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Africa Still Faces Major Shortage of COVID-19 Vaccines


In this May 25, 2021, file photo, a health worker prepares a dose of the Pfizer coronavirus vaccine at the Orange Farm Clinic near Johannesburg. In the global race to vaccinate people against COVID-19, Africa is tragically at the back of the pack. (AP Photo)
Africa Still Faces Major Shortage of COVID-19 Vaccines
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In the worldwide race to vaccinate people against COVID-19, Africa is falling way behind. The continent of 1.3 billion people faces a severe shortage of vaccines just as a new wave of infections rises across Africa.

In South Africa, just 0.8 percent of the population is fully vaccinated, information collected by Johns Hopkins University shows. South Africa has the continent’s strongest economy and its biggest coronavirus caseload. Hundreds of thousands of the country's health workers -- many of whom come face-to-face with the virus every day -- are still waiting for their shots.

In Nigeria, Africa’s biggest country with more than 200 million people, only 0.1 percent of the people are fully protected. Kenya, with 50 million people, is even lower. Uganda has withdrawn vaccine injections from rural areas and brought them to cities because supplies are low.

A frontline worker reacrs as she receives a shot of AstraZeneca COVID-19 vaccine, manufactured by the Serum Institute of India and provided through the global COVAX initiative, in Machakos, Kenya, Wednesday, March 24, 2021. (AP Photo/Brian Inganga)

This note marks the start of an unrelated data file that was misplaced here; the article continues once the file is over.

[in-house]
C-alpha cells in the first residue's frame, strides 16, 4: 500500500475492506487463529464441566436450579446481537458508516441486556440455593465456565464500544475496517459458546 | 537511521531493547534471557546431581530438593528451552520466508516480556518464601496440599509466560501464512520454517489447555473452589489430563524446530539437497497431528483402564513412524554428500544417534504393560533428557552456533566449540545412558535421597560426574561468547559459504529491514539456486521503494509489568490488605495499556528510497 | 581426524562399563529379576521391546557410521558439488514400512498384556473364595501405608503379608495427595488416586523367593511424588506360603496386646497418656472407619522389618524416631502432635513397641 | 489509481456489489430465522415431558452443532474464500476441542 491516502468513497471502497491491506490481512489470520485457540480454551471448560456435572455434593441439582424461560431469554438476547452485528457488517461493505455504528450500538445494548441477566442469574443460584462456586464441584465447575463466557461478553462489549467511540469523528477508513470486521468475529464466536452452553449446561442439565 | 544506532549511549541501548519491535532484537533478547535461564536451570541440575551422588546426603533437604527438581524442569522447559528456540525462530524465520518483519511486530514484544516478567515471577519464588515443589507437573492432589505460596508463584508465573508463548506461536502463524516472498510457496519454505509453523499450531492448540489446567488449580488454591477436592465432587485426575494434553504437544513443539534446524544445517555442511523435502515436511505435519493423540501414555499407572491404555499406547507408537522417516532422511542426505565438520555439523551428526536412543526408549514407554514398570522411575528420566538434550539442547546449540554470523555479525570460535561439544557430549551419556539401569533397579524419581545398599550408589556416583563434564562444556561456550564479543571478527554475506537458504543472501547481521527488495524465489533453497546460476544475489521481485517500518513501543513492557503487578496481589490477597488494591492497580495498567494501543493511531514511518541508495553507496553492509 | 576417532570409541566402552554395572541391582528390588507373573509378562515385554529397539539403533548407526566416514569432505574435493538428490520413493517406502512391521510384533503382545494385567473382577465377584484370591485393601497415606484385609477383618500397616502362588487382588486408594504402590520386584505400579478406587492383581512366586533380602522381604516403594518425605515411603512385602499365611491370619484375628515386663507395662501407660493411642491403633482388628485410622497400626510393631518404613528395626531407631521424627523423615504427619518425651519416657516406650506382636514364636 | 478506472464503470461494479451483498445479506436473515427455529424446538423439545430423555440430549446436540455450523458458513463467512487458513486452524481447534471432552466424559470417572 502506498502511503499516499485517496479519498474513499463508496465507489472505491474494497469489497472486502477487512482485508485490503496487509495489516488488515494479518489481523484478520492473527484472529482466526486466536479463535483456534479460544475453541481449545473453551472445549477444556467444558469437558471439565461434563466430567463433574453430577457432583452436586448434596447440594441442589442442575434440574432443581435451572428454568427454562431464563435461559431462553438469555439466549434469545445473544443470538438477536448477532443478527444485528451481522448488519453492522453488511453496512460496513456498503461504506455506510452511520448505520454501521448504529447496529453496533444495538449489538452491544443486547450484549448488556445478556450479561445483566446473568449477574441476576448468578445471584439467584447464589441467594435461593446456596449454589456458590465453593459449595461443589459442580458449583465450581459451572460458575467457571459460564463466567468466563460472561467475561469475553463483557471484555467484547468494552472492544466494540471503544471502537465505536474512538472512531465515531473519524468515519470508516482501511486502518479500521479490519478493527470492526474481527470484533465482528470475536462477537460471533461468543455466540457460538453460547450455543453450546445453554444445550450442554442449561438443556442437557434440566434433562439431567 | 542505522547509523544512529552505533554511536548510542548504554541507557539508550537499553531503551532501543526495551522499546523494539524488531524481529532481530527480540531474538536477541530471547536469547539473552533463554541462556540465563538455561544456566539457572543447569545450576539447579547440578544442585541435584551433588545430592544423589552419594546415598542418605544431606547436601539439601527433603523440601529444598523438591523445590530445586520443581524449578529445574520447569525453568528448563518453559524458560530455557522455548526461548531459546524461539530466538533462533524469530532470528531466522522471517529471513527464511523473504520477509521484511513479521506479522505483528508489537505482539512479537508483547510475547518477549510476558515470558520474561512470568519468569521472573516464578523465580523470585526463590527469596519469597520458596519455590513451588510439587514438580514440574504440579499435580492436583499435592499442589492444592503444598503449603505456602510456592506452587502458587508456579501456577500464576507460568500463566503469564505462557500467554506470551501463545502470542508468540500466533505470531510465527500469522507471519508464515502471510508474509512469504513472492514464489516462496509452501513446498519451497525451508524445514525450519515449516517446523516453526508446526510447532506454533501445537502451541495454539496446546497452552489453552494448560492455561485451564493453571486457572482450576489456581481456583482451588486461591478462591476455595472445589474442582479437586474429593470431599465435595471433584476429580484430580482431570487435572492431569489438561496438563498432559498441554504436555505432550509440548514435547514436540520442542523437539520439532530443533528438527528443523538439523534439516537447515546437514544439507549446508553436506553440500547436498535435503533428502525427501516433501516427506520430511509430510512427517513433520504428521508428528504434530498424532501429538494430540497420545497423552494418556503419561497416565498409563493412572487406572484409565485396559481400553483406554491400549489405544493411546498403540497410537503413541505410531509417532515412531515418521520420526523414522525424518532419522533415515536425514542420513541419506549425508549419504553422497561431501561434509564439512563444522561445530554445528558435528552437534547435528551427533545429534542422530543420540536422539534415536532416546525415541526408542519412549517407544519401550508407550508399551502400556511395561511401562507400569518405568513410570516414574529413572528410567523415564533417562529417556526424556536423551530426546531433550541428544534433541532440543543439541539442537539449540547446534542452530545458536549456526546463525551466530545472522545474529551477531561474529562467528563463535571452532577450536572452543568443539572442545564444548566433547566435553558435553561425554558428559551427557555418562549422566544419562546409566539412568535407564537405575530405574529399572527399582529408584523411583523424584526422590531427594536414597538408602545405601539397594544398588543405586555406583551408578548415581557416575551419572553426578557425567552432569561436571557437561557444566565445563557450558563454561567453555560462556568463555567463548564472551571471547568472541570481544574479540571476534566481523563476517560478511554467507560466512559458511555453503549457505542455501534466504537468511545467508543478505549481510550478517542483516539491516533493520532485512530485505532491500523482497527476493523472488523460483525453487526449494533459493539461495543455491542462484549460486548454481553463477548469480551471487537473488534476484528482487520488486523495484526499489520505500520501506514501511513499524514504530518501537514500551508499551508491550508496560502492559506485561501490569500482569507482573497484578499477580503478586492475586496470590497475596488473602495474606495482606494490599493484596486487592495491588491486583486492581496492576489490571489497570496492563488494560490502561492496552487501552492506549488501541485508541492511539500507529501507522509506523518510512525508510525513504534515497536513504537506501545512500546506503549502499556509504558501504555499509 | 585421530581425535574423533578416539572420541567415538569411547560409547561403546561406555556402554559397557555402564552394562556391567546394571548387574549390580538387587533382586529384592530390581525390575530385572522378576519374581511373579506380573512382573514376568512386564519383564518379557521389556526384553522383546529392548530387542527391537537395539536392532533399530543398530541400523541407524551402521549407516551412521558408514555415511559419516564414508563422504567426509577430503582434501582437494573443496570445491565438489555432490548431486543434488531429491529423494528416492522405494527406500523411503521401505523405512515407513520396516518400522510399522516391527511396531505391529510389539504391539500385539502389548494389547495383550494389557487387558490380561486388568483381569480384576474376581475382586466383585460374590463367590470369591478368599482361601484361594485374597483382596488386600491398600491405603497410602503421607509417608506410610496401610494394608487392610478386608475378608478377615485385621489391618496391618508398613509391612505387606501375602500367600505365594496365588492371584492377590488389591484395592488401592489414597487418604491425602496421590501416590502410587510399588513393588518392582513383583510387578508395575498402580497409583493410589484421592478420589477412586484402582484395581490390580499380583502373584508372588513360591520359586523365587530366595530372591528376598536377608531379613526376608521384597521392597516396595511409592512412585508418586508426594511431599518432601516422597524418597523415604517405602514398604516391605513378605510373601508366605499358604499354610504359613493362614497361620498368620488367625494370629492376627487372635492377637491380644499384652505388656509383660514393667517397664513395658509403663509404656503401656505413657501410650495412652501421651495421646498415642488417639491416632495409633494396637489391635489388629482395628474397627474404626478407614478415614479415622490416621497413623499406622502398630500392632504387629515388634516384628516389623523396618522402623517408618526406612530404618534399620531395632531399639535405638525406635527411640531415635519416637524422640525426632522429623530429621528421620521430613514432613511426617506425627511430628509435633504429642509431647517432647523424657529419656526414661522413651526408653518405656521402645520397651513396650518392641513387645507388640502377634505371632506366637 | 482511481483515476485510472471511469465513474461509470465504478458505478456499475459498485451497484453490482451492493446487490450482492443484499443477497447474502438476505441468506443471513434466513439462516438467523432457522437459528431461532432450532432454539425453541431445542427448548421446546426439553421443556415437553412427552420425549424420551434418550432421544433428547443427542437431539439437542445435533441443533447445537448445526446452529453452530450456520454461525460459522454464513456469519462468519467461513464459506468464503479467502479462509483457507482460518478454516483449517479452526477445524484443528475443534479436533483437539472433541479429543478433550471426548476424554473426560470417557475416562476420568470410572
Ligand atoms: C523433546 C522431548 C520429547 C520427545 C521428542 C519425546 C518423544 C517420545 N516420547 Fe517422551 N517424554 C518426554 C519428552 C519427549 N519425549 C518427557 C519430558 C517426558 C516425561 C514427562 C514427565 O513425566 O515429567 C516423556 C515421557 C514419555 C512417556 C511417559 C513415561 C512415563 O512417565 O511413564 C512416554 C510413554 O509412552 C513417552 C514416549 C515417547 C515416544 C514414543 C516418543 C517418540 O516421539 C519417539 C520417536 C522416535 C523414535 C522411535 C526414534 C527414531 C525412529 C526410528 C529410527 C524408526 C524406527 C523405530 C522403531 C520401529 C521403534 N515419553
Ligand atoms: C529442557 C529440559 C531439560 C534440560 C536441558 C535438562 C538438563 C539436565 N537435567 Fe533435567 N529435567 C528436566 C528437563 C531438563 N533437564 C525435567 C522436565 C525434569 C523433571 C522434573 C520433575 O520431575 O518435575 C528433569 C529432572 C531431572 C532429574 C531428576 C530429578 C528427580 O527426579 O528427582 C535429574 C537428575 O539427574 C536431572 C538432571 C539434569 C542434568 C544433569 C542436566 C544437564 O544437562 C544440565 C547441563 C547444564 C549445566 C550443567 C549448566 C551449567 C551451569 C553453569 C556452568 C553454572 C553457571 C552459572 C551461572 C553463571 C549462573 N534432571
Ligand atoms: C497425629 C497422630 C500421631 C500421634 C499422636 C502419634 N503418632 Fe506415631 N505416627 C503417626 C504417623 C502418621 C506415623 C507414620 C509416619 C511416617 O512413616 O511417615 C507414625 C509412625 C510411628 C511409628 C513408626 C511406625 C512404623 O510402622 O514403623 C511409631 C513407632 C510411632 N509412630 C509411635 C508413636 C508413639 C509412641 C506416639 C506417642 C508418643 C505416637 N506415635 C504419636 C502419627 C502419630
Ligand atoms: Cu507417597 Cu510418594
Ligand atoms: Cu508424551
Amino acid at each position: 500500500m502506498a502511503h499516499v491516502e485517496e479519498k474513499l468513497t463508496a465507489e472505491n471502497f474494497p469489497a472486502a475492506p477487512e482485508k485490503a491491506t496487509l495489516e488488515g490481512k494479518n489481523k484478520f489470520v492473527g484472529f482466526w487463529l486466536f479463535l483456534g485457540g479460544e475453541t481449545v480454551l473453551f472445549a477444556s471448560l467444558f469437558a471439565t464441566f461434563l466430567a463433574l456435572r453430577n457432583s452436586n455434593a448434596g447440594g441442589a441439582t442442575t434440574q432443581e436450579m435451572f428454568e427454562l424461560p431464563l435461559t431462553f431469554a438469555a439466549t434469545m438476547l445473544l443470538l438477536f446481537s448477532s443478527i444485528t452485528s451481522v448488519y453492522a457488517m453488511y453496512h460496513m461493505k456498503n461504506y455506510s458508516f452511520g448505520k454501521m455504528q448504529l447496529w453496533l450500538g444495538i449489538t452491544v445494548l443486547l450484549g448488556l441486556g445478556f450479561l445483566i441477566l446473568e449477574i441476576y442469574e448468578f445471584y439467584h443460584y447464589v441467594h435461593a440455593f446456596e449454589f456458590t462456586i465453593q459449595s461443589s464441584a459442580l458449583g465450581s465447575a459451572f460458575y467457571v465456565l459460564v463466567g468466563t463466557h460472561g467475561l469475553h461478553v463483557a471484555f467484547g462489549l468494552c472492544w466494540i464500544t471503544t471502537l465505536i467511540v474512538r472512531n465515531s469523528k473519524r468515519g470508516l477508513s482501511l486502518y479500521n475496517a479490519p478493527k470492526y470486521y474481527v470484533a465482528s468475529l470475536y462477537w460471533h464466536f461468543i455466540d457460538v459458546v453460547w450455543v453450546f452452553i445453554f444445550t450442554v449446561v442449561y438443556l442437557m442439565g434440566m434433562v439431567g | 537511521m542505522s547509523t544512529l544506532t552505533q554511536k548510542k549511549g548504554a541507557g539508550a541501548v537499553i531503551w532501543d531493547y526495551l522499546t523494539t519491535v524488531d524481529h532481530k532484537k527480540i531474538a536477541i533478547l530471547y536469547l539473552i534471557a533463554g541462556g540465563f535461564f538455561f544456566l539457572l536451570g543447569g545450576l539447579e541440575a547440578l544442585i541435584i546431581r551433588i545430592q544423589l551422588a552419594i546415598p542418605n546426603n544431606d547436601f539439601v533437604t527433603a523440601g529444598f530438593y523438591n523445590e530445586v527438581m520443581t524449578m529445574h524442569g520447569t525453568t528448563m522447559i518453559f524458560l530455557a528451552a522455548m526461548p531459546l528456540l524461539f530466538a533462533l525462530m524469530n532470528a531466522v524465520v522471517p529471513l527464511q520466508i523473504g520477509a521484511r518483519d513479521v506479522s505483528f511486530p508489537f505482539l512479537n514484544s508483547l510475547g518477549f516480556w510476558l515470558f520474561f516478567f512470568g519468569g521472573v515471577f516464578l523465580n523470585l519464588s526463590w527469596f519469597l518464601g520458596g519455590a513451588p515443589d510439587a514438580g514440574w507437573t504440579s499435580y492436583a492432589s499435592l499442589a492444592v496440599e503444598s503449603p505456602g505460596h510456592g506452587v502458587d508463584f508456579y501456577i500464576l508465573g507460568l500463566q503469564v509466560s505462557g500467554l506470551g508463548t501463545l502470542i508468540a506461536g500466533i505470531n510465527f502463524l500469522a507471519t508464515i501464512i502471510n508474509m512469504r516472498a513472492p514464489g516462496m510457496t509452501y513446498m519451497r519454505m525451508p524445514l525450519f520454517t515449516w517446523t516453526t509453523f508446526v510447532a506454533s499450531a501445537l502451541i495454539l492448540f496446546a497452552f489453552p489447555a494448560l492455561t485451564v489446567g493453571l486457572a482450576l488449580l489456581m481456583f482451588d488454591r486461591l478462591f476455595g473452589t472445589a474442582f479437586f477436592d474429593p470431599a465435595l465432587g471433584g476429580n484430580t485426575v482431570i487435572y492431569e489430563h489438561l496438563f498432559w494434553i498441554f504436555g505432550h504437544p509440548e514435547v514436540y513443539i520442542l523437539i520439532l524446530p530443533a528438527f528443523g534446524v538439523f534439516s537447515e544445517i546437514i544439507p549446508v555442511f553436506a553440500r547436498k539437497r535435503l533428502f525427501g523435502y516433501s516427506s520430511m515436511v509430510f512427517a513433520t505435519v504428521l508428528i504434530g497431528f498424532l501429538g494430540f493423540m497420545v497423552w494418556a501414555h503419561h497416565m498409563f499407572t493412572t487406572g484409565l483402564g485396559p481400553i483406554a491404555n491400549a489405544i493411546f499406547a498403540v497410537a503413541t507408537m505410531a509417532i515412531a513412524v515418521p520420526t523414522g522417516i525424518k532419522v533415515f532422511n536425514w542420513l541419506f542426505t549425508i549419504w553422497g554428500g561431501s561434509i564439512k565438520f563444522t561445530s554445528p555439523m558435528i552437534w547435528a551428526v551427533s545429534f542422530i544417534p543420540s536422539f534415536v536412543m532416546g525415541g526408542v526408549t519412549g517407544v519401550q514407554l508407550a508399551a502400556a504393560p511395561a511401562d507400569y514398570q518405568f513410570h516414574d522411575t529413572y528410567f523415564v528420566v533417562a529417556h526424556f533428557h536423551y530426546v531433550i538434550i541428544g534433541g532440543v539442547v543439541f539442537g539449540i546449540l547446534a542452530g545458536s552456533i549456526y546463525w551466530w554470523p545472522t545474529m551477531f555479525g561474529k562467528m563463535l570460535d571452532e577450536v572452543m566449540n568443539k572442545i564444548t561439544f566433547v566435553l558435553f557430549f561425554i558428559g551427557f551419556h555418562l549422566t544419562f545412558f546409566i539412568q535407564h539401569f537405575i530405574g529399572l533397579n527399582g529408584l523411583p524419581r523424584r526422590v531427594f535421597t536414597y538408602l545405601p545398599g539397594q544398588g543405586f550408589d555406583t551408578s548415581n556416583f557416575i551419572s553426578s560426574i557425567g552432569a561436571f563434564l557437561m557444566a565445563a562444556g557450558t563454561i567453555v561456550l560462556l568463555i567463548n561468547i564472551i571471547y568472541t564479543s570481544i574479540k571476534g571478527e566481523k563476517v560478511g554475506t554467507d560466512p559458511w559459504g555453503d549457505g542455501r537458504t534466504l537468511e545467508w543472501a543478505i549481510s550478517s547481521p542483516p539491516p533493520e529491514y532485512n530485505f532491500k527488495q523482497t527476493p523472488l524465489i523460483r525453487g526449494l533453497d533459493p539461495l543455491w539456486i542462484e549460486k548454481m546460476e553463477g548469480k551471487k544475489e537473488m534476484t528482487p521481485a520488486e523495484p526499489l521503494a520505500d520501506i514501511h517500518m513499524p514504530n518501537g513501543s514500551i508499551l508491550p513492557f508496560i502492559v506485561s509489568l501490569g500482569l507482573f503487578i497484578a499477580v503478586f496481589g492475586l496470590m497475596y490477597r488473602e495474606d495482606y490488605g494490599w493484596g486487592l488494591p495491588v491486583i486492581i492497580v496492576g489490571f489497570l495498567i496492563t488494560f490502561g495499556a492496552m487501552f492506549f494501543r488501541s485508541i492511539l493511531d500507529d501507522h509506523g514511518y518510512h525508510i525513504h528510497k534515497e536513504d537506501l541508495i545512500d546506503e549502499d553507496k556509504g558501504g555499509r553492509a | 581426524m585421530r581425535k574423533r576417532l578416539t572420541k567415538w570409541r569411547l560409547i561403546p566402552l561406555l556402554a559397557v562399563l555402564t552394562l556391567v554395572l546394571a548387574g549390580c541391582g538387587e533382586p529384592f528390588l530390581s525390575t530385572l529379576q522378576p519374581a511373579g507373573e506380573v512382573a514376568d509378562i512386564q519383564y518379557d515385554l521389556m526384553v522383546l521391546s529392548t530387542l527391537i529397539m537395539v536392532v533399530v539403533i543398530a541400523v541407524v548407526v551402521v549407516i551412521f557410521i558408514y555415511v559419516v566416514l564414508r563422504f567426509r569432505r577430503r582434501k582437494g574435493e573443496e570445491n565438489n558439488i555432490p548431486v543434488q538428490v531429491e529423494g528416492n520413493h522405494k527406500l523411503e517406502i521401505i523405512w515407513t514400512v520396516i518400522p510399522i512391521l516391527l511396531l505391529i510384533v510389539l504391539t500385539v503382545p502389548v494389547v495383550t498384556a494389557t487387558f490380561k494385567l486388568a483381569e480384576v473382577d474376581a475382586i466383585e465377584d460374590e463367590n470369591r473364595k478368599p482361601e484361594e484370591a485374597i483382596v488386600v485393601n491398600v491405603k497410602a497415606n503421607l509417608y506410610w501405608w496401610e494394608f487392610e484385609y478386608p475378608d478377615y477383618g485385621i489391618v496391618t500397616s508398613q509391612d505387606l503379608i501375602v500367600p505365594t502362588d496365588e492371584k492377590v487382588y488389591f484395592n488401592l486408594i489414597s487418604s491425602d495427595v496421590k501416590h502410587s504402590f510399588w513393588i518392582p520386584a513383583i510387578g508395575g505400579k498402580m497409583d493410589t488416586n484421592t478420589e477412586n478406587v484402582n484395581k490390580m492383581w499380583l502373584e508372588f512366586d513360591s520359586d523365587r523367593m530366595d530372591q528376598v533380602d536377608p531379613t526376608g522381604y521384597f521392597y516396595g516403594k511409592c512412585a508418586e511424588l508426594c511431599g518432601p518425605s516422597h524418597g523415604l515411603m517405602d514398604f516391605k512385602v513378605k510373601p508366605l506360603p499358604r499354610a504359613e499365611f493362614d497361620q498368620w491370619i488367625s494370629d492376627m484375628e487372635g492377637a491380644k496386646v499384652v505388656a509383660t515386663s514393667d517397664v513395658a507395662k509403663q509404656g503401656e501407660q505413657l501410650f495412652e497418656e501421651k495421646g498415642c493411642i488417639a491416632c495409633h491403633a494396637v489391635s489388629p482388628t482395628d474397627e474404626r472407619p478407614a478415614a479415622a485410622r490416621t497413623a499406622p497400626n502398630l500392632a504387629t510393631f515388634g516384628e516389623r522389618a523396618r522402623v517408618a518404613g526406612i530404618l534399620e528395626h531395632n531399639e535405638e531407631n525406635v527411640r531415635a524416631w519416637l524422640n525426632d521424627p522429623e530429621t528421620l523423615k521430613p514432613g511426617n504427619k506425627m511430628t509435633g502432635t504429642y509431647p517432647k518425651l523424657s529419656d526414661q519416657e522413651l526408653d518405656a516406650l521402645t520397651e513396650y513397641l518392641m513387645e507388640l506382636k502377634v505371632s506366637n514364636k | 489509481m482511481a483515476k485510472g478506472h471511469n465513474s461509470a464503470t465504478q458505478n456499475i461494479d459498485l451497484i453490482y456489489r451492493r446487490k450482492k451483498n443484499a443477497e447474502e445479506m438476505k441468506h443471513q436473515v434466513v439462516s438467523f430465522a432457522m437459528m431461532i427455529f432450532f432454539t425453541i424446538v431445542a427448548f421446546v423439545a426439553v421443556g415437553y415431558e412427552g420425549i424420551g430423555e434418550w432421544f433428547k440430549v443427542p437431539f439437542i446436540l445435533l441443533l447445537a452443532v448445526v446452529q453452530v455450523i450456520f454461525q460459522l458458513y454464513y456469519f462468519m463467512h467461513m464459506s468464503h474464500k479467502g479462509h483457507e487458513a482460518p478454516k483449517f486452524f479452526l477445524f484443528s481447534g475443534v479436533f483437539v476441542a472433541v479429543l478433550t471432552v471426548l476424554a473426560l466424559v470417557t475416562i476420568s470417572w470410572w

A frontline worker reacrs as she receives a shot of AstraZeneca COVID-19 vaccine, manufactured by the Serum Institute of India and provided through the global COVAX initiative, in Machakos, Kenya, Wednesday, March 24, 2021. (AP Photo/Brian Inganga)

Chad just started giving out its first vaccine shots this past weekend. And at least five other African nations have not yet given any vaccinations, reports the Africa Centers for Disease Control and Prevention.

The World Health Organization (WHO) estimates that Africa has a shortfall of 700 million COVID-19 injections. It said last week that vaccine shipments to the continent had come to a “near halt.”

The WHO says the severe shortage comes at the same time that virus infections are rising across Africa.

“It is extremely concerning and at times frustrating,” said Africa CDC Director Dr. John Nkengasong. He is a virus expert from Cameroon who is trying to make sure that some of the world’s poorest nations get a fair share of vaccines. Nkengasong said such nations cannot possibly compete with other countries in the international marketplace for vaccines.

In this March 5, 2021, file photo, medical staff look out from a window as officials prepare for a ceremony to commence the country's first coronavirus vaccinations using AstraZeneca provided through the global COVAX initiative, at Kenyatta National Hospi